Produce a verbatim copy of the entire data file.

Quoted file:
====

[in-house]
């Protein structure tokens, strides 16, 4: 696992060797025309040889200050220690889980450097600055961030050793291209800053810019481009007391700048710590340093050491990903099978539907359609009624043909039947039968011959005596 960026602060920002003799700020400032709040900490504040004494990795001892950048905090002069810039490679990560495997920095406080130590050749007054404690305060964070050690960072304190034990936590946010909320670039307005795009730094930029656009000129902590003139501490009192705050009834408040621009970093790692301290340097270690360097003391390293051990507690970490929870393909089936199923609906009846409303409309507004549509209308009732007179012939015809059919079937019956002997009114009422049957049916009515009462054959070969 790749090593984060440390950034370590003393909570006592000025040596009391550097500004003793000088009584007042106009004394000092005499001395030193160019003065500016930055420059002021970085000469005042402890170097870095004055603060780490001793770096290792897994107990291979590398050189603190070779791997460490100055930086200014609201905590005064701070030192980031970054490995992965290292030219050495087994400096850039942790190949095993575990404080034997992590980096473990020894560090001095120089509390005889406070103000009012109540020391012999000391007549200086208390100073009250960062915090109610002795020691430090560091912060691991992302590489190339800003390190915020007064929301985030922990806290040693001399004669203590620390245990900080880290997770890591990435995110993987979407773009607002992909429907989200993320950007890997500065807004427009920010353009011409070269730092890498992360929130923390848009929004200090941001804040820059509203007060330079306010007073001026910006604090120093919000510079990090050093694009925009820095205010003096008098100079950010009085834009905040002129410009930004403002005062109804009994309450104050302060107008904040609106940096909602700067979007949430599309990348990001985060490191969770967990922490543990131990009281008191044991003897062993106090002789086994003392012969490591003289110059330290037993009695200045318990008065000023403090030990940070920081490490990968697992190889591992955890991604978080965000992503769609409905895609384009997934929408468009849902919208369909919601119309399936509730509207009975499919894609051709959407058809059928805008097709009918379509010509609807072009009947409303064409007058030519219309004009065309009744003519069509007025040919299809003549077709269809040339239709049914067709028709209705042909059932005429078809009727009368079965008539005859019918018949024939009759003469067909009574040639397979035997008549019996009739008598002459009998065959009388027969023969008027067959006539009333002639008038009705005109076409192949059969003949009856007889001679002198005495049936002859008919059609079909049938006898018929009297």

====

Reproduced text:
[in-house]
């Protein structure tokens, strides 16, 4: 696992060797025309040889200050220690889980450097600055961030050793291209800053810019481009007391700048710590340093050491990903099978539907359609009624043909039947039968011959005596 960026602060920002003799700020400032709040900490504040004494990795001892950048905090002069810039490679990560495997920095406080130590050749007054404690305060964070050690960072304190034990936590946010909320670039307005795009730094930029656009000129902590003139501490009192705050009834408040621009970093790692301290340097270690360097003391390293051990507690970490929870393909089936199923609906009846409303409309507004549509209308009732007179012939015809059919079937019956002997009114009422049957049916009515009462054959070969 790749090593984060440390950034370590003393909570006592000025040596009391550097500004003793000088009584007042106009004394000092005499001395030193160019003065500016930055420059002021970085000469005042402890170097870095004055603060780490001793770096290792897994107990291979590398050189603190070779791997460490100055930086200014609201905590005064701070030192980031970054490995992965290292030219050495087994400096850039942790190949095993575990404080034997992590980096473990020894560090001095120089509390005889406070103000009012109540020391012999000391007549200086208390100073009250960062915090109610002795020691430090560091912060691991992302590489190339800003390190915020007064929301985030922990806290040693001399004669203590620390245990900080880290997770890591990435995110993987979407773009607002992909429907989200993320950007890997500065807004427009920010353009011409070269730092890498992360929130923390848009929004200090941001804040820059509203007060330079306010007073001026910006604090120093919000510079990090050093694009925009820095205010003096008098100079950010009085834009905040002129410009930004403002005062109804009994309450104050302060107008904040609106940096909602700067979007949430599309990348990001985060490191969770967990922490543990131990009281008191044991003897062993106090002789086994003392012969490591003289110059330290037993009695200045318990008065000023403090030990940070920081490490990968697992190889591992955890991604978080965000992503769609409905895609384009997934929408468009849902919208369909919601119309399936509730509207009975499919894609051709959407058809059928805008097709009918379509010509609807072009009947409303064409007058030519219309004009065309009744003519069509007025040919299809003549077709269809040339239709049914067709028709209705042909059932005429078809009727009368079965008539005859019918018949024939009759003469067909009574040639397979035997008549019996009739008598002459009998065959009388027969023969008027067959006539009333002639008038009705005109076409192949059969003949009856007889001679002198005495049936002859008919059609079909049938006898018929009297």